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For many decades, Japanese governments and businesses have taken a keen interest in Southeast Asia, first as a market and then as a location for Japanese manufacturers. Recently, there has been a growing focus on the security aspect of the Japan-Southeast Asia relationship. Tokyo now supplies military equipment to some ASEAN states, participates in regional exercises, and perceives the region as an arena where it must compete with China for influence. Southeast Asia, in turn, seems open to closer security relations with Japan, but not at the cost of threatening their economic ties with China.
To help us understand the political economy and geoeconomics of Japan-Southeast Asia relations, Ryan Ashley will lead an ICAS session on the intersections of Japanese economic and security interests in Southeast Asia, tracing Japan's high levels of strategic trust in the region today to the slower, deliberate process of economic trust-building in the region beginning with the 1977 Fukuda Doctrine.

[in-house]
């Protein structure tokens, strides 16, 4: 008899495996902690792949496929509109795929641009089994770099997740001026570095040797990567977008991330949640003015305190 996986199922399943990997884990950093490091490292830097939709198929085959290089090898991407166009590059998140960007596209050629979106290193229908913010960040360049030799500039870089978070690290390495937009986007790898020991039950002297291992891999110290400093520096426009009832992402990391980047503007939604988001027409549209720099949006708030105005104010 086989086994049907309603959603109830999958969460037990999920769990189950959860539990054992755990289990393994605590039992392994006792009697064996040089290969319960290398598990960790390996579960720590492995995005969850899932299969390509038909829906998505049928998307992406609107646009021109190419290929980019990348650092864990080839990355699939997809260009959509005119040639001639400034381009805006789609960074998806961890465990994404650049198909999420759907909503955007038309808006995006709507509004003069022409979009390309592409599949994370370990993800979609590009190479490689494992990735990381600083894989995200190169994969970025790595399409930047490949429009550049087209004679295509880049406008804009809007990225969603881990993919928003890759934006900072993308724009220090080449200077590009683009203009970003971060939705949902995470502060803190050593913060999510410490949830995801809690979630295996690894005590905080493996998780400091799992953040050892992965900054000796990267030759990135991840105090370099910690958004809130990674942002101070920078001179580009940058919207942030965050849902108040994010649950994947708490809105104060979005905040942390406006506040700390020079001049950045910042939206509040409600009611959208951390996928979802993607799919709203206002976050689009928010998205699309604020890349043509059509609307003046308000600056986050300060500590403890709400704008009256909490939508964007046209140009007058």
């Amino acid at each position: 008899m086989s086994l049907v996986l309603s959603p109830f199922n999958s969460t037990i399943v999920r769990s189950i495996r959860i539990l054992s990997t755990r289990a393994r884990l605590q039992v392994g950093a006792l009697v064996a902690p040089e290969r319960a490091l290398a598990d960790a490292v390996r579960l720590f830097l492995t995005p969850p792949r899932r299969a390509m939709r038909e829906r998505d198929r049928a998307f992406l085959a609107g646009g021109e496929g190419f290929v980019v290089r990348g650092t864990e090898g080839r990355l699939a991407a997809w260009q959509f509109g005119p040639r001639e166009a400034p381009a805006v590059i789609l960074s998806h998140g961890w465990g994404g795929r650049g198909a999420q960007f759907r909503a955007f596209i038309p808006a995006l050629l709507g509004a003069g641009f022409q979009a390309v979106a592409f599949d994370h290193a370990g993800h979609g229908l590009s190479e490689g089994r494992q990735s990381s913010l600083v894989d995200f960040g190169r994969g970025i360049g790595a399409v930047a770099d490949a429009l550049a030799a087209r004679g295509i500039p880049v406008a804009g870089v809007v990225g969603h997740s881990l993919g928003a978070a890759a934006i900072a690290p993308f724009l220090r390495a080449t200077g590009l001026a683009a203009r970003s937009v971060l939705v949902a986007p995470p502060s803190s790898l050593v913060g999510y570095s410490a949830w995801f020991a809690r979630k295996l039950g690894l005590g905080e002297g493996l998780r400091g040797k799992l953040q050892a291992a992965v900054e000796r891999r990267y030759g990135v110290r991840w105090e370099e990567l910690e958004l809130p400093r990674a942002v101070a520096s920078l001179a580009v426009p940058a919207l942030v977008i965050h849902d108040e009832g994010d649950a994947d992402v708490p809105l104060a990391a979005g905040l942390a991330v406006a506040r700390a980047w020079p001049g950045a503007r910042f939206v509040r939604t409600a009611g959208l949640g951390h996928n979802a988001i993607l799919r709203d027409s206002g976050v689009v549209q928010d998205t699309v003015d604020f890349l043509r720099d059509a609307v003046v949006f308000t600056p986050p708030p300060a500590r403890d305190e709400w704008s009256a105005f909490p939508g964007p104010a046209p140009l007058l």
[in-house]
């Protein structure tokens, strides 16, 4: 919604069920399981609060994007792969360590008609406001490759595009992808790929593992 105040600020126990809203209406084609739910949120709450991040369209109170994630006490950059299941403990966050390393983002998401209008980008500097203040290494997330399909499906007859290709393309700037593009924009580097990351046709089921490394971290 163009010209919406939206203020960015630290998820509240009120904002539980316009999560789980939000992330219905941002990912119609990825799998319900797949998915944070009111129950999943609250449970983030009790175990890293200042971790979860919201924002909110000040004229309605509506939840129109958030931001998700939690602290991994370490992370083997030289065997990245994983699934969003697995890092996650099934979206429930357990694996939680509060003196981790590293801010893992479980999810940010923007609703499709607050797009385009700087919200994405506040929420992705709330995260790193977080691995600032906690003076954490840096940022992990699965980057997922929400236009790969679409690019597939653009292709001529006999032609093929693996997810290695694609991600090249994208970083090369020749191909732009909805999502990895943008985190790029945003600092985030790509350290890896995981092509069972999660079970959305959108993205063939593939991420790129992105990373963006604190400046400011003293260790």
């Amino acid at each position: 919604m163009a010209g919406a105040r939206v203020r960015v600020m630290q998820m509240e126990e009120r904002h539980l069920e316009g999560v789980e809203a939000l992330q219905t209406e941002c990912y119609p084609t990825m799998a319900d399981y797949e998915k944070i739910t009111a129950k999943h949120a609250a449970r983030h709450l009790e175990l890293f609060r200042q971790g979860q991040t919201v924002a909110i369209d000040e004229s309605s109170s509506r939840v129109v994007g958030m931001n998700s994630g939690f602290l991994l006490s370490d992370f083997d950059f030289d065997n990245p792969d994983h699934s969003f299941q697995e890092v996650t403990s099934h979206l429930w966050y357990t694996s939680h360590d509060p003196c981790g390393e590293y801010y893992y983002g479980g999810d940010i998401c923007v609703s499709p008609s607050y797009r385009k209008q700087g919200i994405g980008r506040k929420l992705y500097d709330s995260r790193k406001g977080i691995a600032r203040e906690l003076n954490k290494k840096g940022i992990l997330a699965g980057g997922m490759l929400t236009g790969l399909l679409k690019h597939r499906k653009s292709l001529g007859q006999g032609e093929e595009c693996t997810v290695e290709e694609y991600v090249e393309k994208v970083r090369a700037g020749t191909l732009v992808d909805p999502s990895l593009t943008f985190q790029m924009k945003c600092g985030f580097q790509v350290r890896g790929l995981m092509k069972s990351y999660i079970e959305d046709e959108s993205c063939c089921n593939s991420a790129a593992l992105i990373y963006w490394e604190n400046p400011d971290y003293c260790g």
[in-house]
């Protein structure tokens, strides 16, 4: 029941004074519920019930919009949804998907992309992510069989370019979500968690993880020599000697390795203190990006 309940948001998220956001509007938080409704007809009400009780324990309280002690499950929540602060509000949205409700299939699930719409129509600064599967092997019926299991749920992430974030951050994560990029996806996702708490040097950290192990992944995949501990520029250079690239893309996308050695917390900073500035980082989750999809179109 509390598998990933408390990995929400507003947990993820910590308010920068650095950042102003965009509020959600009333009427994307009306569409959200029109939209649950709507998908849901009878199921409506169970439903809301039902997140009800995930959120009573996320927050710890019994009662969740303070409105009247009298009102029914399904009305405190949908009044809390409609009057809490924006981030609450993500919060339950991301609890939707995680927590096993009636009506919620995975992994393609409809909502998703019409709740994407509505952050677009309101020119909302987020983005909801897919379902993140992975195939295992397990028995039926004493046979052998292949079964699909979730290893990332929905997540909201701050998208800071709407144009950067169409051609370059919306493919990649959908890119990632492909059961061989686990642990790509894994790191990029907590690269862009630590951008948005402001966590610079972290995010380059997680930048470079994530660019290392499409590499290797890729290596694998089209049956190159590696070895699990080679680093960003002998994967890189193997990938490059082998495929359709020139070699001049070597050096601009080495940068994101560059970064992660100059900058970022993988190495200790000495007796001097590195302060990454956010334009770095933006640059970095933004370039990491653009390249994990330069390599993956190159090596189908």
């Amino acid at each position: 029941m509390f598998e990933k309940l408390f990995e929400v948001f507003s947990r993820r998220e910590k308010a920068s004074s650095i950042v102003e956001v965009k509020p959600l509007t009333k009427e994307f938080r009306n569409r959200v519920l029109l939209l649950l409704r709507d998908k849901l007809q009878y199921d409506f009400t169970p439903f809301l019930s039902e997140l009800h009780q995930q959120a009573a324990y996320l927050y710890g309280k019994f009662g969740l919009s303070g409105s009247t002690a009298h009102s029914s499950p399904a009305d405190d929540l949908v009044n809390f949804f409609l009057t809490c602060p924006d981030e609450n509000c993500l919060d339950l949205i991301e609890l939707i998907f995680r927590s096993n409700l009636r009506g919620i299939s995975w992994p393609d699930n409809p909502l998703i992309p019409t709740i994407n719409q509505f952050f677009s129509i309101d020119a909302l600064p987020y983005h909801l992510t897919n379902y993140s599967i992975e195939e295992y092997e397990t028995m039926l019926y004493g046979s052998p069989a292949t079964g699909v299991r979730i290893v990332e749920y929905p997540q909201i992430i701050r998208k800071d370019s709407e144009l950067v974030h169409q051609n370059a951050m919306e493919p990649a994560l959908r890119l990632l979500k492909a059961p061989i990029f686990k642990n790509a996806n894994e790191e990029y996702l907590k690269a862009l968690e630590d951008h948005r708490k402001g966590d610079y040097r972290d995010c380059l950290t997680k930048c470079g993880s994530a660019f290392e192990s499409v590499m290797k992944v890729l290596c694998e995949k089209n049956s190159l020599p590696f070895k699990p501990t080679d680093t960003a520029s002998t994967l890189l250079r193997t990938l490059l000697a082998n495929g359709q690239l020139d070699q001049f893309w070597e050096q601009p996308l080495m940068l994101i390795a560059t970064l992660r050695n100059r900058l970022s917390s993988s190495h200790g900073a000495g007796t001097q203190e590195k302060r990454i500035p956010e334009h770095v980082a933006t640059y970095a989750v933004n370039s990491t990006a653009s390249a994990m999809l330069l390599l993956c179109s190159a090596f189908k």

Tuesday, February 13, 2024 18:30
Temple University, Japan Campus Room 309 (Access)
Registration is required (e-mail to firstname.lastname@example.org).
This event is organized by the Institute of Contemporary Asian Studies (ICAS).
Note: All ICAS events are held in English, open to the public, and admission is free unless otherwise noted.
Ryan Ashley is an intelligence officer in the U.S. Air Force with extensive operational experience in East Asia and Japan and a Ph.D. candidate at the University of Texas Lyndon B. Johnson School of Public Affairs. He is also a lecturer with the Air Force Special Operations School. He has previously published on East Asian security and international relations with War on the Rocks, Nikkei Asia, and The Diplomat.
Paul Nadeau is an adjunct assistant professor at Temple University's Japan campus, co-founder & editor of Tokyo Review, and an adjunct fellow with the Scholl Chair in International Business at the Center for Strategic and International Studies (CSIS). He was previously a private secretary with the Japanese Diet and as a member of the foreign affairs and trade staff of Senator Olympia Snowe. His research focuses on the intersection of domestic and international politics, with specific focuses on political partisanship and international trade policy. His commentary has appeared on BBC News, New York Times, Nikkei Asian Review, Japan Times, and more.
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